A gardener’s judgment is key to effective summer watering
“The watering of a garden requires as much judgment as the seasoning of a soup.”
— Helena Rutherfurd Ely, “A Woman’s Hardy Garden,” 1903
The other day I visited renovated Hawthorne Park, where I was delighted to see several families taking advantage of shade from the conifer grove for picnics. Lots of children were playing on the new playground equipment and having a grand time dashing around the park’s splash pad.
All the water fun reminded me of how much the plants are enjoying the water they’re getting from the automatic drip system in my garden. Unlike the young park-goers who can rush from one geyser to the next, my vegetable and flower plants must wait for nature or gardener to bring the cool, refreshing wetness to them. For the healthiest, most productive plants, consistent watering is key.
In my vegetable beds, emitters attached to the drip hoses release water at the rate of 1 gallon per hour. So far, the plants have been thriving with 10 minutes of watering set on a timer in the morning and 10 minutes in the late afternoon. (My garden must contend with late afternoon heat, so I’ve found that the plants do best with a second dose of refreshment once the day’s temperature tops off.) Positioning the emitters within the root zone, rather than at the base of the plants, allows for optimal moisture uptake, and it has significantly reduced the need for weeding.
An automatic drip system ensures watering consistency; yet, as Helena Ely suggested, it’s important for gardeners to continue monitoring the plants and make adjustments as needed. For example, hot winds hasten moisture evaporation, so if a finger probe a few inches below the soil’s surface comes up dry, I’ll supplement the automatic irrigation with watering from a garden hose.
It’s essential that garden soil stay moist (but not wet) during flowering, blossom set and fruit development. Accordingly, this month keep an eye on blackberries, blueberries, beans, cucumbers, eggplant, melons, peas, peppers and tomatoes, making adjustments to their watering schedule as needed.
In addition to adequate moisture, peppers and tomatoes that are blossoming and setting fruit will benefit from supplemental magnesium provided by a monthly foliar spray of Epsom salt (magnesium sulfate). The OSU Extension Service recommends a ratio of 4 tablespoons of Epsom salt per one gallon of water to increase crop production and sweetness.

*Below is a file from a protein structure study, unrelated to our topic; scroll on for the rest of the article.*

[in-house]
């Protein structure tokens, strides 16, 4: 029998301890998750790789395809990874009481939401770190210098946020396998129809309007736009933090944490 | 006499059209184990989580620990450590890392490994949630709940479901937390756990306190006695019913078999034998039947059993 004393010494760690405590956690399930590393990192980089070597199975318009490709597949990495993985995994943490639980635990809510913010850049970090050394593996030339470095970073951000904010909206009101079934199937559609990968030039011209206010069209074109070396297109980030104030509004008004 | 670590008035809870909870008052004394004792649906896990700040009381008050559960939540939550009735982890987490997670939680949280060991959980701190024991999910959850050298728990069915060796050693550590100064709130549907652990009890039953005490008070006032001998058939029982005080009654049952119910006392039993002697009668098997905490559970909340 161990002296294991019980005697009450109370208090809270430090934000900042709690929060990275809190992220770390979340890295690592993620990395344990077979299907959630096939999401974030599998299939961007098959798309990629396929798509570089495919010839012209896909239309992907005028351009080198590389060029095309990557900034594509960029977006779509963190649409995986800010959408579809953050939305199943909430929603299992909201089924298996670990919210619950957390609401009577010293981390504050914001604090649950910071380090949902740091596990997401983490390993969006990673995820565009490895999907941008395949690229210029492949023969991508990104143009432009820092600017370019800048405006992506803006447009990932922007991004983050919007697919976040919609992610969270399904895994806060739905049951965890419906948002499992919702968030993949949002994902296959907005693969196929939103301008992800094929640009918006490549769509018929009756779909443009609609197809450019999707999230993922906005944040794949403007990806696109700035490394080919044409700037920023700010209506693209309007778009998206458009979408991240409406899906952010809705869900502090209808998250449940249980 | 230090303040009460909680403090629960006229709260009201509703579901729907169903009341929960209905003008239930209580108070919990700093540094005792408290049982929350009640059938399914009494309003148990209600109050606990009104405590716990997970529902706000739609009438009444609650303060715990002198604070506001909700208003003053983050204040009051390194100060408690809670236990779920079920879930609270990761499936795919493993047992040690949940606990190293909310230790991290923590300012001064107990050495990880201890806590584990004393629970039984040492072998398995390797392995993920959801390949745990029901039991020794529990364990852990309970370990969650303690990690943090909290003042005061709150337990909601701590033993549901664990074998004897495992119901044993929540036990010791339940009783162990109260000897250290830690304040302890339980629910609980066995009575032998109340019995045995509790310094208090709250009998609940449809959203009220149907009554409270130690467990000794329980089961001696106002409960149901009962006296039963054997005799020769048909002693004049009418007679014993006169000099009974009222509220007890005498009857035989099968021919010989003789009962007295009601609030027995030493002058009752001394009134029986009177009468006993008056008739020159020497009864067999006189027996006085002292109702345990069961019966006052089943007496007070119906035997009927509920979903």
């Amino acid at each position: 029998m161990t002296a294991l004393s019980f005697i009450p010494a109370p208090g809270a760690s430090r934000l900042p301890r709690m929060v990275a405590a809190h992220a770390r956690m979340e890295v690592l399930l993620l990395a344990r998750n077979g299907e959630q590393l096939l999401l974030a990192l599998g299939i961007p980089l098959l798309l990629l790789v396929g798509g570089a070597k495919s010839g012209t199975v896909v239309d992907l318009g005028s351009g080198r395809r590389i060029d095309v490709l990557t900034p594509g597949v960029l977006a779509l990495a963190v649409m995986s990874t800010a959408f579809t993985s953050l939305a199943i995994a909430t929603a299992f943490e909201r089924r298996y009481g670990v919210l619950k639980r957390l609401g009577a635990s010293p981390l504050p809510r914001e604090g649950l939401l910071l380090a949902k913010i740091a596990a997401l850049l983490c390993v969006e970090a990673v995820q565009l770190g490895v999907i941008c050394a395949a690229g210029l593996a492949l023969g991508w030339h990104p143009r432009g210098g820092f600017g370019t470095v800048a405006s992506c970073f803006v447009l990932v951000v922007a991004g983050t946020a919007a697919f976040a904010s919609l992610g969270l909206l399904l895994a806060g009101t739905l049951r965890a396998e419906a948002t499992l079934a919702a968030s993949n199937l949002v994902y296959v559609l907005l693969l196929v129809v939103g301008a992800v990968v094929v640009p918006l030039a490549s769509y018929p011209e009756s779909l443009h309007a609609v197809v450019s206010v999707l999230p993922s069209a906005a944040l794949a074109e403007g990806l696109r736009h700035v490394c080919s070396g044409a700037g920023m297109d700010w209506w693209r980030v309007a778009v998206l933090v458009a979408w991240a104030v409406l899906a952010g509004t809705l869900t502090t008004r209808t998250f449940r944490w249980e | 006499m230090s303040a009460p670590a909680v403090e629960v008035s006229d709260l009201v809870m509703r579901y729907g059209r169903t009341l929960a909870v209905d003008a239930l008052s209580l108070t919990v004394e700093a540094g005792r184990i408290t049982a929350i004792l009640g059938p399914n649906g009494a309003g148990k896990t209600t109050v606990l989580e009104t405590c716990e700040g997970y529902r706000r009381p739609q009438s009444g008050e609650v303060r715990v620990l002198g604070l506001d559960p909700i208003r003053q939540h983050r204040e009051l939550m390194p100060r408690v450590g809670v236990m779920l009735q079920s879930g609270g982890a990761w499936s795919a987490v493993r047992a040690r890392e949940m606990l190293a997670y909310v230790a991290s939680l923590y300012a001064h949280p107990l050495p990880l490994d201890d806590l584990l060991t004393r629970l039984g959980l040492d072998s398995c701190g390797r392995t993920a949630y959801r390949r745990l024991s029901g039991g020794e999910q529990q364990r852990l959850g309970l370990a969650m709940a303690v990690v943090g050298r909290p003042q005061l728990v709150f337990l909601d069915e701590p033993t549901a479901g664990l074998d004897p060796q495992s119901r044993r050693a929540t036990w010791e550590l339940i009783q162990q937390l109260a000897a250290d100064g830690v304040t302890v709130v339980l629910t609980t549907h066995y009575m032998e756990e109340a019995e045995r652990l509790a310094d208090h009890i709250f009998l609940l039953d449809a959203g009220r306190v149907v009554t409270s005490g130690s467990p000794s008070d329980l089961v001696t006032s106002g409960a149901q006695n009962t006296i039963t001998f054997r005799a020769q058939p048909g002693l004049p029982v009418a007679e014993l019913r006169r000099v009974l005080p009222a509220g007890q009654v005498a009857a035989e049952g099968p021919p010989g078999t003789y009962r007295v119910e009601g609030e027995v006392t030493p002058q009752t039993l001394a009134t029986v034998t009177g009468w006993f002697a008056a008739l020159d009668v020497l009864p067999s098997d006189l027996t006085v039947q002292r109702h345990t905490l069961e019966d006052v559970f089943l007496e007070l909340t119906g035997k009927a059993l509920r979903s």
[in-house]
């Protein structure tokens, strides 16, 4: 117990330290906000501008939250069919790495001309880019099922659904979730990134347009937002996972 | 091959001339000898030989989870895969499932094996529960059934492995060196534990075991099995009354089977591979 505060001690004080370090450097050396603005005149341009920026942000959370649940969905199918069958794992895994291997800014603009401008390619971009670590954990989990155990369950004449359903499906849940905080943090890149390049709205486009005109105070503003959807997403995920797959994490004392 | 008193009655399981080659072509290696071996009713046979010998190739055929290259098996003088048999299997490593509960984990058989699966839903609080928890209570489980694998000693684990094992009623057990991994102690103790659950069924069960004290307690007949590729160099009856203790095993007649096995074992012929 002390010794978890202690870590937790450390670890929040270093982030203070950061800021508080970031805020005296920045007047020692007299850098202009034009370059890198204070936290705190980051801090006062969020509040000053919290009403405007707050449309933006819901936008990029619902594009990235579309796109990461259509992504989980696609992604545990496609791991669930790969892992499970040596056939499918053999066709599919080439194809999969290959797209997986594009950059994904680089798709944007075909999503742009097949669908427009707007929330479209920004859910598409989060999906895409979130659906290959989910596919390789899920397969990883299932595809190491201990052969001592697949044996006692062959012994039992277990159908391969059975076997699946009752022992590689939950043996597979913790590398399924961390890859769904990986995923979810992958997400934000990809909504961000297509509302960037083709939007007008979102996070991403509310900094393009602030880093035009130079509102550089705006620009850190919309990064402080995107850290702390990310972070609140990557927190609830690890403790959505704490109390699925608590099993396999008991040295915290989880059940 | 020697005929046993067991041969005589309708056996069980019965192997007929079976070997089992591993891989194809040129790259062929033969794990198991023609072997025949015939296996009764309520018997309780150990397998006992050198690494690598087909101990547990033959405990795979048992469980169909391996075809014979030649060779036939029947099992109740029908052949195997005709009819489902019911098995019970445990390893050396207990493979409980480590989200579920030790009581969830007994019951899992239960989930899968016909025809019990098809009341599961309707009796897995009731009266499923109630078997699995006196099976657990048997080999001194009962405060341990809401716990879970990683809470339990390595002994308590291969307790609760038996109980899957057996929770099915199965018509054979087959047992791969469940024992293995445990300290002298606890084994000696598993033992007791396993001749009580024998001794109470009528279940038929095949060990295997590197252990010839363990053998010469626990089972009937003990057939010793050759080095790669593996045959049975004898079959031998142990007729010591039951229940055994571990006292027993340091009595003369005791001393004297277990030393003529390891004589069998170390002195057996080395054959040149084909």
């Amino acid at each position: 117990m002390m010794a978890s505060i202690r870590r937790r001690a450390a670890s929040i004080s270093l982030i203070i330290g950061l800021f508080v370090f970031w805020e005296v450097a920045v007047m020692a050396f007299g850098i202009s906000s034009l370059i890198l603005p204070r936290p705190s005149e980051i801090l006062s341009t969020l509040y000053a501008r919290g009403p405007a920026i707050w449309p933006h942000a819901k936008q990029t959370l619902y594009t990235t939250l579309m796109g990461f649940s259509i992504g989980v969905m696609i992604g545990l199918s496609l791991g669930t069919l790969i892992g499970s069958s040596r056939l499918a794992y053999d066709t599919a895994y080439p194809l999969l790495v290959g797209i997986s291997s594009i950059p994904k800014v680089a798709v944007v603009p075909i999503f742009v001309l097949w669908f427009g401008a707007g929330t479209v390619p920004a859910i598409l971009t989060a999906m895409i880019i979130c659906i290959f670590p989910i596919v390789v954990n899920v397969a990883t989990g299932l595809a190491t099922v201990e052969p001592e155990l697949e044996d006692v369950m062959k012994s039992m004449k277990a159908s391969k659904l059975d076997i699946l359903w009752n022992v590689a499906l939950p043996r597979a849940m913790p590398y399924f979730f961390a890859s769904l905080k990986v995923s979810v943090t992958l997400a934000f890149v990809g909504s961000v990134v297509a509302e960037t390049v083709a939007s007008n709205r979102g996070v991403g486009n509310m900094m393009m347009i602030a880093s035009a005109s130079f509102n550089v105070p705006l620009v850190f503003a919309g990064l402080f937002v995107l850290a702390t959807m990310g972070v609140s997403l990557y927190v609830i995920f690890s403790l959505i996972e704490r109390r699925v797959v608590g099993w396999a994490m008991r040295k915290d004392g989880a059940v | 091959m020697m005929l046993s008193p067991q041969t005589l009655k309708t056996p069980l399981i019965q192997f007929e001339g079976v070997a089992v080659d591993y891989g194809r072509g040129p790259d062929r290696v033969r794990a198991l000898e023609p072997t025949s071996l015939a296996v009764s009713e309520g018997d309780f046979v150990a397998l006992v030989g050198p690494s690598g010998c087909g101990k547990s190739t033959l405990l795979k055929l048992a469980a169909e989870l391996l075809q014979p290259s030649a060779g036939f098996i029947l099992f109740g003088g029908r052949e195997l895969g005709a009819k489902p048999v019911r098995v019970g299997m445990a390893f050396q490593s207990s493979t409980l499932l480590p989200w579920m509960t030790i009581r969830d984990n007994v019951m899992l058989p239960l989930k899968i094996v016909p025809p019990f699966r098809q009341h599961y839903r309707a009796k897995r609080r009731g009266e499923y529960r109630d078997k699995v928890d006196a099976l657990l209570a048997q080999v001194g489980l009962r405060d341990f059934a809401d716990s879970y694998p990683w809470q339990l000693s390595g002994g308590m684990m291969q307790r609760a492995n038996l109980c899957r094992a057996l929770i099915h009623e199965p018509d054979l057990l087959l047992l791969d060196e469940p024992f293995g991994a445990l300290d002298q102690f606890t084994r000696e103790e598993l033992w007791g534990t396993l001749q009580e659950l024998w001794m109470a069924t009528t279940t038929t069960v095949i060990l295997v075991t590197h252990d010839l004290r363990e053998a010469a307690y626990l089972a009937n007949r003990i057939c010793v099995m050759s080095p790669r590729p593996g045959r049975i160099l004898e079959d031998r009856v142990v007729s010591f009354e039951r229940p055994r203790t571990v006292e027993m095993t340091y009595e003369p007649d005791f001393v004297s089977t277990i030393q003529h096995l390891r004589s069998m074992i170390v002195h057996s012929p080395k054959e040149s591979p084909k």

On the other hand, crops in the allium family require less water when the foliage begins turning yellow. The tops of onions, garlic and shallots will flop over once the bulbs are fully developed; this is the time to stop watering to prevent bulb rot. After a week or two, dig up the bulbs and cure them for a week. Also, keep an eye on potato plants for the next few months because they will need less water once their top greenery begins to die back.
Several plant problems are at least partially due to uneven watering. These include tomato blossom-end rot, cabbage head splitting, and premature head formation, or buttoning, of cauliflower and other cole crops. Improper watering also places plants at greater risk of diseases such as gray mold, blights, bacterial leaf spot and root rot.
The good news is that many of these problems can be avoided by consistent watering aimed at the plant’s root zone, rather than at its leaves or the base of its stem. Such care is all the more critical when hot summer weather forces garden plants to divert energy to defend against heat stress at the precise time they should be focusing on flowering and fruiting.
So, let’s heed Helena Ely’s advice and use our best judgment when watering this month. The care we provide for our vegetable plants now will lead to delicious soup later on, no matter how much seasoning we decide to add to the pot.
Rhonda Nowak is a member of the Jackson County Master Gardener Association and teaches writing at Rogue Community College. Email her at firstname.lastname@example.org.